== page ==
Today was another low point in my pathetic use of the French language.

So the lift is broken again, and having waited for four days, in the hope that one of our native French speaking neighbours might be bothered to do the obvious, it seems the job of calling in the lift repair man remains with us.

So I call the lift help-line. The conversation goes something like this (in French).

Me: Hello, the lift’s broken.
Him: What’s the problem?
Me: It’s not working.
Him: Which floor isn’t it working on?
Me: The third floor.
Him: What about the other floors?
Me: Yes, it’s on the third floor.
Him: So does it work on the other floors?
Me: It’s stopped, it won’t move.
Him: On which floor?
Me: The third floor.
Him: What about the other floors?
Me: What? I don’t understand.
Him: What other floors doesn’t it work on?
Me: It’s on the third floor?

The conversation went on like this for sometime, before the guy passed the buck onto a local repair agency. I called them and had almost exactly the same conversation. Eventually they crumbled and found someone who spoke a bit of English to communicate with me (oh the shame of it!).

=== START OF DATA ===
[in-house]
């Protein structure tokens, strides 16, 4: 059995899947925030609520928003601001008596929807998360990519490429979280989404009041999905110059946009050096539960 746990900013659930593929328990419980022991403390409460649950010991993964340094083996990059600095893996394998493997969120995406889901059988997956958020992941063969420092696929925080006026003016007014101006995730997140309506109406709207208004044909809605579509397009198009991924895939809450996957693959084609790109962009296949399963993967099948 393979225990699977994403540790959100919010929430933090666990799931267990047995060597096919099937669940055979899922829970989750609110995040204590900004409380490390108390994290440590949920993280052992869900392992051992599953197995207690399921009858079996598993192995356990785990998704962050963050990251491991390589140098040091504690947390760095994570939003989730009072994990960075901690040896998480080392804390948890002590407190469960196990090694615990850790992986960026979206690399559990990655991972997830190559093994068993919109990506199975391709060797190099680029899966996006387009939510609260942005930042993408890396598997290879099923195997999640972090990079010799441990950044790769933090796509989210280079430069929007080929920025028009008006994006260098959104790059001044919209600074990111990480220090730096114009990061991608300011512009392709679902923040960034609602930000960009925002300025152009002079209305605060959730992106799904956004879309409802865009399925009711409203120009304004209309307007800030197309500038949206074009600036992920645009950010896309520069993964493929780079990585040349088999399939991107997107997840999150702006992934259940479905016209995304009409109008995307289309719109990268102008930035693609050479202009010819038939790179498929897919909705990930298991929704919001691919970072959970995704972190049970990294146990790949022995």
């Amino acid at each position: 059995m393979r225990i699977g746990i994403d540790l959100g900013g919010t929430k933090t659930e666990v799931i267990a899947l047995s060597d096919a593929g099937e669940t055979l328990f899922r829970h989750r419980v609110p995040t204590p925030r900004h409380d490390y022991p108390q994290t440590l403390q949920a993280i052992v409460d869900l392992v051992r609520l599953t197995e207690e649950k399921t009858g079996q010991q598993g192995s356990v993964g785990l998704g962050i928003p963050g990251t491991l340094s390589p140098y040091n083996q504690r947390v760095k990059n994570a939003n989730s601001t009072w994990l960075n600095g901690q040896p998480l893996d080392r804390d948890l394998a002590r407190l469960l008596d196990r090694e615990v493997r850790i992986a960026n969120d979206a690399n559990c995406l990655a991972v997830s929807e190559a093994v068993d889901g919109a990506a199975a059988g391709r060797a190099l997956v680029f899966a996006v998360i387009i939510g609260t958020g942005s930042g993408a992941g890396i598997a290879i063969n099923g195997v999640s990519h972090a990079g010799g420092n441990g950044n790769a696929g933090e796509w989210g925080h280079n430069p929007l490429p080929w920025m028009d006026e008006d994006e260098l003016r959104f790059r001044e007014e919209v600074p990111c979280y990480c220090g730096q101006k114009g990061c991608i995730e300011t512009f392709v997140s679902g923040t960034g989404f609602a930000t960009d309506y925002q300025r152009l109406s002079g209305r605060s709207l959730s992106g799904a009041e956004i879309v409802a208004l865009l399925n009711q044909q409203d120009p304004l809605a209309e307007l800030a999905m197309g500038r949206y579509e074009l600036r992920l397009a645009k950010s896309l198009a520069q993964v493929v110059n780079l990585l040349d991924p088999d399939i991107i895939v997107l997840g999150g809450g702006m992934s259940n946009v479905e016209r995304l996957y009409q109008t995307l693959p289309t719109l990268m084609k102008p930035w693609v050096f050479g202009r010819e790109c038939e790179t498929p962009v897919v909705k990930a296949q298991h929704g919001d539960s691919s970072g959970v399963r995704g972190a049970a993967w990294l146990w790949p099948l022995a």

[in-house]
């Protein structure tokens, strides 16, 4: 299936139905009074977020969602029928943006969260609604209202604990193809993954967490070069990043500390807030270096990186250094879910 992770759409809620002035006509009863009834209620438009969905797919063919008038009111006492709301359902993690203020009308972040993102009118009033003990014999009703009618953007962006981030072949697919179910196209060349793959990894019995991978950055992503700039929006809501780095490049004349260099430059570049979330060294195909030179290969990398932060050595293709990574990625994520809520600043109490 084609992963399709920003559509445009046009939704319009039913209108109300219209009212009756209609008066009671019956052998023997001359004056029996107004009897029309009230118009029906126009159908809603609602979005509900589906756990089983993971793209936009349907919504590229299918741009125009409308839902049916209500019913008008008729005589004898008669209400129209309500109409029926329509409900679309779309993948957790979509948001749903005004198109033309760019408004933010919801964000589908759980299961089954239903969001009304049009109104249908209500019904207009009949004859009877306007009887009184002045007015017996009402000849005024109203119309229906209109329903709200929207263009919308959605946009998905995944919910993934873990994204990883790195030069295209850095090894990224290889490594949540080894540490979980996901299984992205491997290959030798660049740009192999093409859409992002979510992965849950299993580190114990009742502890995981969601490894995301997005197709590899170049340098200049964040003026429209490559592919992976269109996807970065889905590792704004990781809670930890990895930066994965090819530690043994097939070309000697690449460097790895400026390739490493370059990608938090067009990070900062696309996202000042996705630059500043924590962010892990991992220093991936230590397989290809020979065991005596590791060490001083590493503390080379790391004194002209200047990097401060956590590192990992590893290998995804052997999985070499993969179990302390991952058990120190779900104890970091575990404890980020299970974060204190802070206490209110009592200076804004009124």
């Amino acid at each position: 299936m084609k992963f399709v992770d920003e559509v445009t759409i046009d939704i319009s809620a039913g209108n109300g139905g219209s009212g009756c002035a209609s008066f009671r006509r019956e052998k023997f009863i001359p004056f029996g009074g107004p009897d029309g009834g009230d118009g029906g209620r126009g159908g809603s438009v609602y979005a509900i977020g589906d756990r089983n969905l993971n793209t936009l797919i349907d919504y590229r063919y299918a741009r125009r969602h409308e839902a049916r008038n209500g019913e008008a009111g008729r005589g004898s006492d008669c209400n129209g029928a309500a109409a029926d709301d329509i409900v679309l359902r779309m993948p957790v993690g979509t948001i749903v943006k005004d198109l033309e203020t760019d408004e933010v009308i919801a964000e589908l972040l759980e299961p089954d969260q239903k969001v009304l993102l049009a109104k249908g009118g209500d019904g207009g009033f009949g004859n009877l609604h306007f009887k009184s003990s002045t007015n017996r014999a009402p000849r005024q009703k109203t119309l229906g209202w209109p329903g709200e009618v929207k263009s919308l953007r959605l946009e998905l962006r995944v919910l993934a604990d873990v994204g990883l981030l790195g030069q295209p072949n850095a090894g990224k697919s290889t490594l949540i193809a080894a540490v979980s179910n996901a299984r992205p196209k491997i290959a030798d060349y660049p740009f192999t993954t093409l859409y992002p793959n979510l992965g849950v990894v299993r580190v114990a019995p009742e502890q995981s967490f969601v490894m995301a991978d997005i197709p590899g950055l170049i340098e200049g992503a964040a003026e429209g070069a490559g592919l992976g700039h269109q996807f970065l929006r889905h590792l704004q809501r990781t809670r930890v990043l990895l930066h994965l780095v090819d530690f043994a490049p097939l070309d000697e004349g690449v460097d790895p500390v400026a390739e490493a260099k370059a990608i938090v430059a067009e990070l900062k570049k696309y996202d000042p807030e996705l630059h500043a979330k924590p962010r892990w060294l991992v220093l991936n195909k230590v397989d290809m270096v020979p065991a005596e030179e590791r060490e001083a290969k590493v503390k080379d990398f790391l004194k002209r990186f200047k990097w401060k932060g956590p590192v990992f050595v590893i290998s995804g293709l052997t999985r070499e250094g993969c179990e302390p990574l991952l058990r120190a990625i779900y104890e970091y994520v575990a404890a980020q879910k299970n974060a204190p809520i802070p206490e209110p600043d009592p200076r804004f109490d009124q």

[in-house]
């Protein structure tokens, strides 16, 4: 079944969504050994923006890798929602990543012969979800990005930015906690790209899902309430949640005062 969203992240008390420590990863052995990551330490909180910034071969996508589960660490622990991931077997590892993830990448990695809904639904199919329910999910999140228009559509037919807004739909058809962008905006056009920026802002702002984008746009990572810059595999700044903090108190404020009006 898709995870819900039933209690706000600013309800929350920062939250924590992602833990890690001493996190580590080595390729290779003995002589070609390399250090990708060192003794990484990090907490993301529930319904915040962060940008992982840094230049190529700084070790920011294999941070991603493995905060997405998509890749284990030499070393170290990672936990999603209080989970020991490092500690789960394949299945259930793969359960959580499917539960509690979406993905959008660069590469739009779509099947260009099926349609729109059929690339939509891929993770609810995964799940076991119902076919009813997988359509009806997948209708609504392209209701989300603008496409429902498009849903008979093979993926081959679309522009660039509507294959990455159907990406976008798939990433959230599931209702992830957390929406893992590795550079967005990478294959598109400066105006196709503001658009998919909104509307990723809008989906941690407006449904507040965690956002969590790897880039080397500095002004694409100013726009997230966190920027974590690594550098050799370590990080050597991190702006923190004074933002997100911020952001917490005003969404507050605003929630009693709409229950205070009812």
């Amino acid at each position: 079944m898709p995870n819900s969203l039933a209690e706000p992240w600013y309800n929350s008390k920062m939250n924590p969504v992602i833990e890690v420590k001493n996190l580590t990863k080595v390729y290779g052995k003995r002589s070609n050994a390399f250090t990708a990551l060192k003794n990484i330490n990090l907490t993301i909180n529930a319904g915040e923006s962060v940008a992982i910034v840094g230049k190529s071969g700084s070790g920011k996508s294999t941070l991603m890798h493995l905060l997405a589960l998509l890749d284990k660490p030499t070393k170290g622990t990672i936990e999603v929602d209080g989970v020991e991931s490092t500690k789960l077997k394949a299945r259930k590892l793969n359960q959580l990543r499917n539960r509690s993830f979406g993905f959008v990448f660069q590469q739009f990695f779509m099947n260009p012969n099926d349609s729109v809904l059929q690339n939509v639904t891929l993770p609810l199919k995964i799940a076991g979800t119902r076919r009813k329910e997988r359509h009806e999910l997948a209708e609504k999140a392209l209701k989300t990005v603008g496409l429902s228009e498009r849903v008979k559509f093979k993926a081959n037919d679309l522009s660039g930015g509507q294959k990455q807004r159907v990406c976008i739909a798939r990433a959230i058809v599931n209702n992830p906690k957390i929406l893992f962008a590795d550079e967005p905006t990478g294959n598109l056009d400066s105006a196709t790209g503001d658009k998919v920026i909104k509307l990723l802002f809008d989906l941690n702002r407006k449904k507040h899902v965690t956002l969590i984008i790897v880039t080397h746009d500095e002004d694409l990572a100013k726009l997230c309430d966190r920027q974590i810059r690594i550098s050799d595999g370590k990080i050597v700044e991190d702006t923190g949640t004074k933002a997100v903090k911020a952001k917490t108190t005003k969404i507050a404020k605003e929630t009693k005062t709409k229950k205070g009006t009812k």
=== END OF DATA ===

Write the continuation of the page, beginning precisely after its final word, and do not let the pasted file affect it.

Her: I speak a bit of English, what’s the problem?
Me: The lift’s not working.
Her: On which floors is it not working?
Me: None of them it’s not moving at all.
Her: Oh, you mean it’s stopped COMPLETELY?
Me: Yes.
Her: Oh well I’ll send someone around to fix it then.

So there you have it. Miscommunication expat style. Had I known there was a difference between “it’s stopped” and “it’s stopped completely” – then I would have said so much earlier!

You live, you learn, you punch the wall, you scream … and you know for next time.